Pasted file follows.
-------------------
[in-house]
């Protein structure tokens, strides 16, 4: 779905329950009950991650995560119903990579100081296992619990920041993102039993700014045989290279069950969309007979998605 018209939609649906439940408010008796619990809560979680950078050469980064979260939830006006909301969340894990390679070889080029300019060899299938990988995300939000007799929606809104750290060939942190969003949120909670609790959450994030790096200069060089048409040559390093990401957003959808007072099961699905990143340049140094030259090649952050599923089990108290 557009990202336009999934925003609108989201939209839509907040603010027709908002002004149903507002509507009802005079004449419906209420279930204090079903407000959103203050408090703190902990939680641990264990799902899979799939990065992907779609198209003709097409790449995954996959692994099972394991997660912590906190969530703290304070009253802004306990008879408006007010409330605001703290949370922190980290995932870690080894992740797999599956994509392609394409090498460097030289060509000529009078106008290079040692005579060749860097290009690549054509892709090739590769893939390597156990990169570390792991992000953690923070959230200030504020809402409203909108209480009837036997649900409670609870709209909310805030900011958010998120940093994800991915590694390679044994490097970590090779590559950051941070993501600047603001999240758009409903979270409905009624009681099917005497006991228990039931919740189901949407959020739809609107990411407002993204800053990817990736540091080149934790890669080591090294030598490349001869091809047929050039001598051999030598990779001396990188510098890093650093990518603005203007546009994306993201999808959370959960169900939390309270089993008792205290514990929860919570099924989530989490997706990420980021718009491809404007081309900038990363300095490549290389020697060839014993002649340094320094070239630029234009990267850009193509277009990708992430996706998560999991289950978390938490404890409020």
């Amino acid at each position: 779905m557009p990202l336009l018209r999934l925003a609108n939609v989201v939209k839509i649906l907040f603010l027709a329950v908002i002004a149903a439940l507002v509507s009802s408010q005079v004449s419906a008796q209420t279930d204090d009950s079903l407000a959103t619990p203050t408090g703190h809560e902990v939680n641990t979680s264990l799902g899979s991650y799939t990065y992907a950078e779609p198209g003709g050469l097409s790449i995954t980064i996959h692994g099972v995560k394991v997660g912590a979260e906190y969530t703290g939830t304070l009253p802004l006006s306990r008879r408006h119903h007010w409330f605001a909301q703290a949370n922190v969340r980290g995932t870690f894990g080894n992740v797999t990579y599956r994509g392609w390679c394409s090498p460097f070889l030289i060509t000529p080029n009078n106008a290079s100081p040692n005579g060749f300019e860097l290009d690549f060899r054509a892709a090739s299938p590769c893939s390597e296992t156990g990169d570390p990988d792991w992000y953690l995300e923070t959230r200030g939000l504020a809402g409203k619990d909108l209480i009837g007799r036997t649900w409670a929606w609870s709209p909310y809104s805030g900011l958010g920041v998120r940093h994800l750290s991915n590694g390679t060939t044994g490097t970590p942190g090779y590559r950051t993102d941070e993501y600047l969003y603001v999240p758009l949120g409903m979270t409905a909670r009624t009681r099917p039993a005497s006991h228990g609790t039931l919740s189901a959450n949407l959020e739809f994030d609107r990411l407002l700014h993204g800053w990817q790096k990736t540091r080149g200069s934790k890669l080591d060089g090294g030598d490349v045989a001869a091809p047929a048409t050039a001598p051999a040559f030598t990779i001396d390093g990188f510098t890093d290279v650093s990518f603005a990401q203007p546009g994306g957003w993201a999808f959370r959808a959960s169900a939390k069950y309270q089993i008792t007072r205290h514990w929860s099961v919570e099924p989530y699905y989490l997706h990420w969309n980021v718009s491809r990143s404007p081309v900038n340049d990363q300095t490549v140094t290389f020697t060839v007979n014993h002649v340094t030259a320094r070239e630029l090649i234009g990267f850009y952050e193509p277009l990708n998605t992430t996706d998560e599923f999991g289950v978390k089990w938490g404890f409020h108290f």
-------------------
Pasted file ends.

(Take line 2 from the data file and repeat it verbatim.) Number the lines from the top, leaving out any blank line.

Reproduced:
């Protein structure tokens, strides 16, 4: 779905329950009950991650995560119903990579100081296992619990920041993102039993700014045989290279069950969309007979998605 018209939609649906439940408010008796619990809560979680950078050469980064979260939830006006909301969340894990390679070889080029300019060899299938990988995300939000007799929606809104750290060939942190969003949120909670609790959450994030790096200069060089048409040559390093990401957003959808007072099961699905990143340049140094030259090649952050599923089990108290 557009990202336009999934925003609108989201939209839509907040603010027709908002002004149903507002509507009802005079004449419906209420279930204090079903407000959103203050408090703190902990939680641990264990799902899979799939990065992907779609198209003709097409790449995954996959692994099972394991997660912590906190969530703290304070009253802004306990008879408006007010409330605001703290949370922190980290995932870690080894992740797999599956994509392609394409090498460097030289060509000529009078106008290079040692005579060749860097290009690549054509892709090739590769893939390597156990990169570390792991992000953690923070959230200030504020809402409203909108209480009837036997649900409670609870709209909310805030900011958010998120940093994800991915590694390679044994490097970590090779590559950051941070993501600047603001999240758009409903979270409905009624009681099917005497006991228990039931919740189901949407959020739809609107990411407002993204800053990817990736540091080149934790890669080591090294030598490349001869091809047929050039001598051999030598990779001396990188510098890093650093990518603005203007546009994306993201999808959370959960169900939390309270089993008792205290514990929860919570099924989530989490997706990420980021718009491809404007081309900038990363300095490549290389020697060839014993002649340094320094070239630029234009990267850009193509277009990708992430996706998560999991289950978390938490404890409020």